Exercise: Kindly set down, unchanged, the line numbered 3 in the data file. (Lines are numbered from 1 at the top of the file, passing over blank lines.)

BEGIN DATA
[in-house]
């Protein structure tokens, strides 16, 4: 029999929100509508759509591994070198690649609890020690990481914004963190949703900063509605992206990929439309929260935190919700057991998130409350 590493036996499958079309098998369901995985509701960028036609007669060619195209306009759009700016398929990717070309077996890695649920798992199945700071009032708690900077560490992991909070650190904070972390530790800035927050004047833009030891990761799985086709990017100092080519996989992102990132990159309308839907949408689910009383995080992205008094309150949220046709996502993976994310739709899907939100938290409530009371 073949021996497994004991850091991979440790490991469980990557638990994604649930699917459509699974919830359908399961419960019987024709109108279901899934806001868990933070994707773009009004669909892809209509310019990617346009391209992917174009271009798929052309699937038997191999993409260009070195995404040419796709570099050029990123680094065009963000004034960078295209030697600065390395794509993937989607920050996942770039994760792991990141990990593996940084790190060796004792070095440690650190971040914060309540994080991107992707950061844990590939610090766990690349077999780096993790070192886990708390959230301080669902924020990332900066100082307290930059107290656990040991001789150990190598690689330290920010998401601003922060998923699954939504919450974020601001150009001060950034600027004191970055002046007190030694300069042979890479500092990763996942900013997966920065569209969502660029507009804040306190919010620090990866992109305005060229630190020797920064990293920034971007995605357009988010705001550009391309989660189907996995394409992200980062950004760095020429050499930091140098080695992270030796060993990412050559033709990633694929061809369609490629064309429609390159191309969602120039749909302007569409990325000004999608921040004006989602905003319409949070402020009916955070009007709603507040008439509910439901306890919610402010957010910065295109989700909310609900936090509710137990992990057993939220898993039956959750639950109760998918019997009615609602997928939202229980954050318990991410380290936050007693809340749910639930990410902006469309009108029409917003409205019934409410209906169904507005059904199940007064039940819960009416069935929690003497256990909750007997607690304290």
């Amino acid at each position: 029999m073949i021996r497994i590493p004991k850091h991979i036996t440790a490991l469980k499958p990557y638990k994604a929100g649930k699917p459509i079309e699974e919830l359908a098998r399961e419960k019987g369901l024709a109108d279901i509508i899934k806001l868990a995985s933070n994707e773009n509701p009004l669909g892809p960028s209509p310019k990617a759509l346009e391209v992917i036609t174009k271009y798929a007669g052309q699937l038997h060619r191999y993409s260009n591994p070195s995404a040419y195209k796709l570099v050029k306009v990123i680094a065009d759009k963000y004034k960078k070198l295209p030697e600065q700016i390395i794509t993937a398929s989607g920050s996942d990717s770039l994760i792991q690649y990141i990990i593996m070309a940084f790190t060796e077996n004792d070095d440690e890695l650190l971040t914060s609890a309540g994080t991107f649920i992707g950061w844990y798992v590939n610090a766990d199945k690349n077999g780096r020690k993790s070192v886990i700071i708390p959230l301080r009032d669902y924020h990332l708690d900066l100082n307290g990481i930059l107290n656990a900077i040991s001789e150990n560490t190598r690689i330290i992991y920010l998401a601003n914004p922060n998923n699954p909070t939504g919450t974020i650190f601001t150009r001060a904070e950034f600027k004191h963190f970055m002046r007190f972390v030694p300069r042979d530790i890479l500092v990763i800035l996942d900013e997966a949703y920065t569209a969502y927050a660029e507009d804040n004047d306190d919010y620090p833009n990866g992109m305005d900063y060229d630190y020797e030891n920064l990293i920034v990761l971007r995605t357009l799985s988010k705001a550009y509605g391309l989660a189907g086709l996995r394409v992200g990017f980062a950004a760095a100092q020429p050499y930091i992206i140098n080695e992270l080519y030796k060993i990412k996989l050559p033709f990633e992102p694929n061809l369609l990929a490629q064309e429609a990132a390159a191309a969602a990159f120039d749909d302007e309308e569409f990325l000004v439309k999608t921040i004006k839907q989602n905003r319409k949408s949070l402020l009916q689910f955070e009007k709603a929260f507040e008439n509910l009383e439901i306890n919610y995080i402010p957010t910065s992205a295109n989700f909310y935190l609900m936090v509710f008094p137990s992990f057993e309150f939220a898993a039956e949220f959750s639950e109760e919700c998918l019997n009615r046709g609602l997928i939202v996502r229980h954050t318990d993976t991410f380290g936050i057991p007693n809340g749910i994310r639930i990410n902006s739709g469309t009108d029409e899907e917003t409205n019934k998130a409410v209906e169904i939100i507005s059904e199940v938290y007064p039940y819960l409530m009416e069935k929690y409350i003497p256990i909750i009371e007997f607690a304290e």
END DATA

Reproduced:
């Amino acid at each position: 029999m073949i021996r497994i590493p004991k850091h991979i036996t440790a490991l469980k499958p990557y638990k994604a929100g649930k699917p459509i079309e699974e919830l359908a098998r399961e419960k019987g369901l024709a109108d279901i509508i899934k806001l868990a995985s933070n994707e773009n509701p009004l669909g892809p960028s209509p310019k990617a759509l346009e391209v992917i036609t174009k271009y798929a007669g052309q699937l038997h060619r191999y993409s260009n591994p070195s995404a040419y195209k796709l570099v050029k306009v990123i680094a065009d759009k963000y004034k960078k070198l295209p030697e600065q700016i390395i794509t993937a398929s989607g920050s996942d990717s770039l994760i792991q690649y990141i990990i593996m070309a940084f790190t060796e077996n004792d070095d440690e890695l650190l971040t914060s609890a309540g994080t991107f649920i992707g950061w844990y798992v590939n610090a766990d199945k690349n077999g780096r020690k993790s070192v886990i700071i708390p959230l301080r009032d669902y924020h990332l708690d900066l100082n307290g990481i930059l107290n656990a900077i040991s001789e150990n560490t190598r690689i330290i992991y920010l998401a601003n914004p922060n998923n699954p909070t939504g919450t974020i650190f601001t150009r001060a904070e950034f600027k004191h963190f970055m002046r007190f972390v030694p300069r042979d530790i890479l500092v990763i800035l996942d900013e997966a949703y920065t569209a969502y927050a660029e507009d804040n004047d306190d919010y620090p833009n990866g992109m305005d900063y060229d630190y020797e030891n920064l990293i920034v990761l971007r995605t357009l799985s988010k705001a550009y509605g391309l989660a189907g086709l996995r394409v992200g990017f980062a950004a760095a100092q020429p050499y930091i992206i140098n080695e992270l080519y030796k060993i990412k996989l050559p033709f990633e992102p694929n061809l369609l990929a490629q064309e429609a990132a390159a191309a969602a990159f120039d749909d302007e309308e569409f990325l000004v439309k999608t921040i004006k839907q989602n905003r319409k949408s949070l402020l009916q689910f955070e009007k709603a929260f507040e008439n509910l009383e439901i306890n919610y995080i402010p957010t910065s992205a295109n989700f909310y935190l609900m936090v509710f008094p137990s992990f057993e309150f939220a898993a039956e949220f959750s639950e109760e919700c998918l019997n009615r046709g609602l997928i939202v996502r229980h954050t318990d993976t991410f380290g936050i057991p007693n809340g749910i994310r639930i990410n902006s739709g469309t009108d029409e899907e917003t409205n019934k998130a409410v209906e169904i939100i507005s059904e199940v938290y007064p039940y819960l409530m009416e069935k929690y409350i003497p256990i909750i009371e007997f607690a304290e």